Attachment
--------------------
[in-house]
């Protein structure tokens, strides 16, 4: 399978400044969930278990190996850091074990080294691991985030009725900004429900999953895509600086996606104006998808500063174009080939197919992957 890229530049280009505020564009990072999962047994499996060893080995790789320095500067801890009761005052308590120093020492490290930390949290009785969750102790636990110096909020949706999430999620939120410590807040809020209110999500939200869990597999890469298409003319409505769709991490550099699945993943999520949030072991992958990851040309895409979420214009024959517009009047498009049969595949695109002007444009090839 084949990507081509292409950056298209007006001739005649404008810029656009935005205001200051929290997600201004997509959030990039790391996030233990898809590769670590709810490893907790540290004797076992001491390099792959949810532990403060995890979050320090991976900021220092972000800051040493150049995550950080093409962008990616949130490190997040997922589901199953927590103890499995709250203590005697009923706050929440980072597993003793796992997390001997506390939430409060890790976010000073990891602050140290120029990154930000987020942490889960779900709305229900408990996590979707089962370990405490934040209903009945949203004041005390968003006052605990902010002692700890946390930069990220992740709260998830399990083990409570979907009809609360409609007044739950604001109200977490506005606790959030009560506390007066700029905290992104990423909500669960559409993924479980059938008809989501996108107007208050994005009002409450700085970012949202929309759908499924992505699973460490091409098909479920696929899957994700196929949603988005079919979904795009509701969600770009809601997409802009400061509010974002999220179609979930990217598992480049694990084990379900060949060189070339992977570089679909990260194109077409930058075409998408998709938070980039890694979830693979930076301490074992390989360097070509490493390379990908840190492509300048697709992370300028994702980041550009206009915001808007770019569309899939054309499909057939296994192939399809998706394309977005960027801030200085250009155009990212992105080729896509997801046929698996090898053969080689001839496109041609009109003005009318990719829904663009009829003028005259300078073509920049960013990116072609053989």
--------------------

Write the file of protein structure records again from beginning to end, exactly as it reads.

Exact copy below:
[in-house]
């Protein structure tokens, strides 16, 4: 399978400044969930278990190996850091074990080294691991985030009725900004429900999953895509600086996606104006998808500063174009080939197919992957 890229530049280009505020564009990072999962047994499996060893080995790789320095500067801890009761005052308590120093020492490290930390949290009785969750102790636990110096909020949706999430999620939120410590807040809020209110999500939200869990597999890469298409003319409505769709991490550099699945993943999520949030072991992958990851040309895409979420214009024959517009009047498009049969595949695109002007444009090839 084949990507081509292409950056298209007006001739005649404008810029656009935005205001200051929290997600201004997509959030990039790391996030233990898809590769670590709810490893907790540290004797076992001491390099792959949810532990403060995890979050320090991976900021220092972000800051040493150049995550950080093409962008990616949130490190997040997922589901199953927590103890499995709250203590005697009923706050929440980072597993003793796992997390001997506390939430409060890790976010000073990891602050140290120029990154930000987020942490889960779900709305229900408990996590979707089962370990405490934040209903009945949203004041005390968003006052605990902010002692700890946390930069990220992740709260998830399990083990409570979907009809609360409609007044739950604001109200977490506005606790959030009560506390007066700029905290992104990423909500669960559409993924479980059938008809989501996108107007208050994005009002409450700085970012949202929309759908499924992505699973460490091409098909479920696929899957994700196929949603988005079919979904795009509701969600770009809601997409802009400061509010974002999220179609979930990217598992480049694990084990379900060949060189070339992977570089679909990260194109077409930058075409998408998709938070980039890694979830693979930076301490074992390989360097070509490493390379990908840190492509300048697709992370300028994702980041550009206009915001808007770019569309899939054309499909057939296994192939399809998706394309977005960027801030200085250009155009990212992105080729896509997801046929698996090898053969080689001839496109041609009109003005009318990719829904663009009829003028005259300078073509920049960013990116072609053989």